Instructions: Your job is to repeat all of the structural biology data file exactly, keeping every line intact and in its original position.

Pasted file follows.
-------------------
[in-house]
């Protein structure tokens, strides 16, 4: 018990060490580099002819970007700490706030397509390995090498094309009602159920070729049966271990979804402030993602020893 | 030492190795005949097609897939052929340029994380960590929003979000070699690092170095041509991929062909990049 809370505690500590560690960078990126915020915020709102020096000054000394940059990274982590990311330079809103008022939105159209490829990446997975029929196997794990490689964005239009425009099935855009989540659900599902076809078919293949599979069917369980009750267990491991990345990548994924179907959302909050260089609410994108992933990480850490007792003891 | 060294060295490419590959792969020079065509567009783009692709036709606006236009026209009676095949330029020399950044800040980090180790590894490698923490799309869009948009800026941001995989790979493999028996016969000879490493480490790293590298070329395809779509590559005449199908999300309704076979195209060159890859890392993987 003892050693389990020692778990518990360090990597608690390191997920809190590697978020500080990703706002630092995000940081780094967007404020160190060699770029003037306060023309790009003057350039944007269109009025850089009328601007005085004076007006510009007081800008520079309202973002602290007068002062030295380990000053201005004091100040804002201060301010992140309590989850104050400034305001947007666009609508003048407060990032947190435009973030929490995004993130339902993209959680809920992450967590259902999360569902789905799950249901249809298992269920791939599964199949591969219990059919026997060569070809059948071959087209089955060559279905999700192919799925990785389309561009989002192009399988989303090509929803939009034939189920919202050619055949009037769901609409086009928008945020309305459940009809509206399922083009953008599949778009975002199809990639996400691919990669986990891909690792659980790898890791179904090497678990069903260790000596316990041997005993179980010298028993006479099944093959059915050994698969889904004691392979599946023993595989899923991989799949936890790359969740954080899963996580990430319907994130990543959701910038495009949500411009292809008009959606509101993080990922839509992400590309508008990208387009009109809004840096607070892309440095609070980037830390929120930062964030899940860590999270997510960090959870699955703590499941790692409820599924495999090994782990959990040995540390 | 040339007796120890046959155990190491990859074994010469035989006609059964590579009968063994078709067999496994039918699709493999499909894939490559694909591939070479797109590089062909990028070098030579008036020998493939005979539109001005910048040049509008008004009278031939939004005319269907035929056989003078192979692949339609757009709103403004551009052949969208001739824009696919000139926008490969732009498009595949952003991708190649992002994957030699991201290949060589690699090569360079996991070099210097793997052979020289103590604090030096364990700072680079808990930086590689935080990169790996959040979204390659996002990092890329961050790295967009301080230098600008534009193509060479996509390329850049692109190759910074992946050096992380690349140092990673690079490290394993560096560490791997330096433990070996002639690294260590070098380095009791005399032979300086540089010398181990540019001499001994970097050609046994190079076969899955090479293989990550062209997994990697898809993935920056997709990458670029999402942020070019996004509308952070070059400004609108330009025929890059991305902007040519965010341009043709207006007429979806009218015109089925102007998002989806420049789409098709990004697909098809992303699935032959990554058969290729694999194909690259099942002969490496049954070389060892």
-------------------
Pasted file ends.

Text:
[in-house]
């Protein structure tokens, strides 16, 4: 018990060490580099002819970007700490706030397509390995090498094309009602159920070729049966271990979804402030993602020893 | 030492190795005949097609897939052929340029994380960590929003979000070699690092170095041509991929062909990049 809370505690500590560690960078990126915020915020709102020096000054000394940059990274982590990311330079809103008022939105159209490829990446997975029929196997794990490689964005239009425009099935855009989540659900599902076809078919293949599979069917369980009750267990491991990345990548994924179907959302909050260089609410994108992933990480850490007792003891 | 060294060295490419590959792969020079065509567009783009692709036709606006236009026209009676095949330029020399950044800040980090180790590894490698923490799309869009948009800026941001995989790979493999028996016969000879490493480490790293590298070329395809779509590559005449199908999300309704076979195209060159890859890392993987 003892050693389990020692778990518990360090990597608690390191997920809190590697978020500080990703706002630092995000940081780094967007404020160190060699770029003037306060023309790009003057350039944007269109009025850089009328601007005085004076007006510009007081800008520079309202973002602290007068002062030295380990000053201005004091100040804002201060301010992140309590989850104050400034305001947007666009609508003048407060990032947190435009973030929490995004993130339902993209959680809920992450967590259902999360569902789905799950249901249809298992269920791939599964199949591969219990059919026997060569070809059948071959087209089955060559279905999700192919799925990785389309561009989002192009399988989303090509929803939009034939189920919202050619055949009037769901609409086009928008945020309305459940009809509206399922083009953008599949778009975002199809990639996400691919990669986990891909690792659980790898890791179904090497678990069903260790000596316990041997005993179980010298028993006479099944093959059915050994698969889904004691392979599946023993595989899923991989799949936890790359969740954080899963996580990430319907994130990543959701910038495009949500411009292809008009959606509101993080990922839509992400590309508008990208387009009109809004840096607070892309440095609070980037830390929120930062964030899940860590999270997510960090959870699955703590499941790692409820599924495999090994782990959990040995540390 | 040339007796120890046959155990190491990859074994010469035989006609059964590579009968063994078709067999496994039918699709493999499909894939490559694909591939070479797109590089062909990028070098030579008036020998493939005979539109001005910048040049509008008004009278031939939004005319269907035929056989003078192979692949339609757009709103403004551009052949969208001739824009696919000139926008490969732009498009595949952003991708190649992002994957030699991201290949060589690699090569360079996991070099210097793997052979020289103590604090030096364990700072680079808990930086590689935080990169790996959040979204390659996002990092890329961050790295967009301080230098600008534009193509060479996509390329850049692109190759910074992946050096992380690349140092990673690079490290394993560096560490791997330096433990070996002639690294260590070098380095009791005399032979300086540089010398181990540019001499001994970097050609046994190079076969899955090479293989990550062209997994990697898809993935920056997709990458670029999402942020070019996004509308952070070059400004609108330009025929890059991305902007040519965010341009043709207006007429979806009218015109089925102007998002989806420049789409098709990004697909098809992303699935032959990554058969290729694999194909690259099942002969490496049954070389060892």